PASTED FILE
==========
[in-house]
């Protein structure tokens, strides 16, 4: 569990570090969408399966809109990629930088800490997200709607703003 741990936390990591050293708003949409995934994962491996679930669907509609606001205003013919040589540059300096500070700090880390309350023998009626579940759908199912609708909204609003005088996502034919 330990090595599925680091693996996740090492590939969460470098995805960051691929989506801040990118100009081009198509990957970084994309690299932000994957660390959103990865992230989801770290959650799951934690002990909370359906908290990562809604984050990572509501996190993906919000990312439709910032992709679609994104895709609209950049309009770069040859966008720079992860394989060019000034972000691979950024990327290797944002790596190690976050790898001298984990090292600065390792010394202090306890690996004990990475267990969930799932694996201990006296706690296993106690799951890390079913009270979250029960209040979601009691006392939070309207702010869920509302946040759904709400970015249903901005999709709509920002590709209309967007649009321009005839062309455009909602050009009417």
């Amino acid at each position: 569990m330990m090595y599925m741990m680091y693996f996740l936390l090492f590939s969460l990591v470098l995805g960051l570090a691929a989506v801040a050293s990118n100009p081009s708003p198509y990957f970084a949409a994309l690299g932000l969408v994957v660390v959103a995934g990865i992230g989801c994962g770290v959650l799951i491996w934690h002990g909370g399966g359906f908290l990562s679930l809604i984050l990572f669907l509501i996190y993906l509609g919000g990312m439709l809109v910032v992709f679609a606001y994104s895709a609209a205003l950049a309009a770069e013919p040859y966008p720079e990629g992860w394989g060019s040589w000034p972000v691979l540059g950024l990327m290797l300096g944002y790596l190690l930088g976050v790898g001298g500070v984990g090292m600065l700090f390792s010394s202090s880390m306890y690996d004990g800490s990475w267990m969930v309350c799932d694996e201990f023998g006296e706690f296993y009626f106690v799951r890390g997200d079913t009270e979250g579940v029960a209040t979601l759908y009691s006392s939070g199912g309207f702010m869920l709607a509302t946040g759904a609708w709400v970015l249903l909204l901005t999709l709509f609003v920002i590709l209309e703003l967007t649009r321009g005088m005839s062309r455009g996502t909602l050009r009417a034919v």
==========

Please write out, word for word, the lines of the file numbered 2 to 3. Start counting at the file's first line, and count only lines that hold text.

């Protein structure tokens, strides 16, 4: 569990570090969408399966809109990629930088800490997200709607703003 741990936390990591050293708003949409995934994962491996679930669907509609606001205003013919040589540059300096500070700090880390309350023998009626579940759908199912609708909204609003005088996502034919 330990090595599925680091693996996740090492590939969460470098995805960051691929989506801040990118100009081009198509990957970084994309690299932000994957660390959103990865992230989801770290959650799951934690002990909370359906908290990562809604984050990572509501996190993906919000990312439709910032992709679609994104895709609209950049309009770069040859966008720079992860394989060019000034972000691979950024990327290797944002790596190690976050790898001298984990090292600065390792010394202090306890690996004990990475267990969930799932694996201990006296706690296993106690799951890390079913009270979250029960209040979601009691006392939070309207702010869920509302946040759904709400970015249903901005999709709509920002590709209309967007649009321009005839062309455009909602050009009417």
């Amino acid at each position: 569990m330990m090595y599925m741990m680091y693996f996740l936390l090492f590939s969460l990591v470098l995805g960051l570090a691929a989506v801040a050293s990118n100009p081009s708003p198509y990957f970084a949409a994309l690299g932000l969408v994957v660390v959103a995934g990865i992230g989801c994962g770290v959650l799951i491996w934690h002990g909370g399966g359906f908290l990562s679930l809604i984050l990572f669907l509501i996190y993906l509609g919000g990312m439709l809109v910032v992709f679609a606001y994104s895709a609209a205003l950049a309009a770069e013919p040859y966008p720079e990629g992860w394989g060019s040589w000034p972000v691979l540059g950024l990327m290797l300096g944002y790596l190690l930088g976050v790898g001298g500070v984990g090292m600065l700090f390792s010394s202090s880390m306890y690996d004990g800490s990475w267990m969930v309350c799932d694996e201990f023998g006296e706690f296993y009626f106690v799951r890390g997200d079913t009270e979250g579940v029960a209040t979601l759908y009691s006392s939070g199912g309207f702010m869920l709607a509302t946040g759904a609708w709400v970015l249903l909204l901005t999709l709509f609003v920002i590709l209309e703003l967007t649009r321009g005088m005839s062309r455009g996502t909602l050009r009417a034919v």